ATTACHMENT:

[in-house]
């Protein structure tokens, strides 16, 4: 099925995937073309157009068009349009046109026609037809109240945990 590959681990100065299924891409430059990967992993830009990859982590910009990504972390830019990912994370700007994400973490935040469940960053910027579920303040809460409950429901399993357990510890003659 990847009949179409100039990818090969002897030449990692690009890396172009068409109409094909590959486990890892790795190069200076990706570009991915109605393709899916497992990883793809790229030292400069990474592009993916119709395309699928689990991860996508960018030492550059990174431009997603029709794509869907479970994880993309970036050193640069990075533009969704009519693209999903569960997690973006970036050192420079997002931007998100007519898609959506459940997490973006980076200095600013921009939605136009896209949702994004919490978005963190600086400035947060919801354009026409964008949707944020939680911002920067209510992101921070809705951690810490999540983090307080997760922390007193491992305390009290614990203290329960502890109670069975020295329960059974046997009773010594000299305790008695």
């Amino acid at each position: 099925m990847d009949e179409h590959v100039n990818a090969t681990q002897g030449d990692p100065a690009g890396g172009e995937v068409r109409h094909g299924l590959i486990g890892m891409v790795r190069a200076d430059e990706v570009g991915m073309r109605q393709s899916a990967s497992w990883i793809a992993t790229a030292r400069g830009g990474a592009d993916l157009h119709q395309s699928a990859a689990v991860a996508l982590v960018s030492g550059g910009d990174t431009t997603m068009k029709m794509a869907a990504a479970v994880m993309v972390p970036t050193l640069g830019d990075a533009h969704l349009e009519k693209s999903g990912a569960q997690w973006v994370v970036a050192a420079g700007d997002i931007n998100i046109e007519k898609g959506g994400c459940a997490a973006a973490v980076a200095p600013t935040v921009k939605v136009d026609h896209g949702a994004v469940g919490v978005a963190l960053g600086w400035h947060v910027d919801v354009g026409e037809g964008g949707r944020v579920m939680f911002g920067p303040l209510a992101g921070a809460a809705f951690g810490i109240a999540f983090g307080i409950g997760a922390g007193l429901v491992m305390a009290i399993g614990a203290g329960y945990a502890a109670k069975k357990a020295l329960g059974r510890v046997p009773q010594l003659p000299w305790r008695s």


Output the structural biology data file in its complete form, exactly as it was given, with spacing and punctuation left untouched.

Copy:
[in-house]
């Protein structure tokens, strides 16, 4: 099925995937073309157009068009349009046109026609037809109240945990 590959681990100065299924891409430059990967992993830009990859982590910009990504972390830019990912994370700007994400973490935040469940960053910027579920303040809460409950429901399993357990510890003659 990847009949179409100039990818090969002897030449990692690009890396172009068409109409094909590959486990890892790795190069200076990706570009991915109605393709899916497992990883793809790229030292400069990474592009993916119709395309699928689990991860996508960018030492550059990174431009997603029709794509869907479970994880993309970036050193640069990075533009969704009519693209999903569960997690973006970036050192420079997002931007998100007519898609959506459940997490973006980076200095600013921009939605136009896209949702994004919490978005963190600086400035947060919801354009026409964008949707944020939680911002920067209510992101921070809705951690810490999540983090307080997760922390007193491992305390009290614990203290329960502890109670069975020295329960059974046997009773010594000299305790008695």
């Amino acid at each position: 099925m990847d009949e179409h590959v100039n990818a090969t681990q002897g030449d990692p100065a690009g890396g172009e995937v068409r109409h094909g299924l590959i486990g890892m891409v790795r190069a200076d430059e990706v570009g991915m073309r109605q393709s899916a990967s497992w990883i793809a992993t790229a030292r400069g830009g990474a592009d993916l157009h119709q395309s699928a990859a689990v991860a996508l982590v960018s030492g550059g910009d990174t431009t997603m068009k029709m794509a869907a990504a479970v994880m993309v972390p970036t050193l640069g830019d990075a533009h969704l349009e009519k693209s999903g990912a569960q997690w973006v994370v970036a050192a420079g700007d997002i931007n998100i046109e007519k898609g959506g994400c459940a997490a973006a973490v980076a200095p600013t935040v921009k939605v136009d026609h896209g949702a994004v469940g919490v978005a963190l960053g600086w400035h947060v910027d919801v354009g026409e037809g964008g949707r944020v579920m939680f911002g920067p303040l209510a992101g921070a809460a809705f951690g810490i109240a999540f983090g307080i409950g997760a922390g007193l429901v491992m305390a009290i399993g614990a203290g329960y945990a502890a109670k069975k357990a020295l329960g059974r510890v046997p009773q010594l003659p000299w305790r008695s």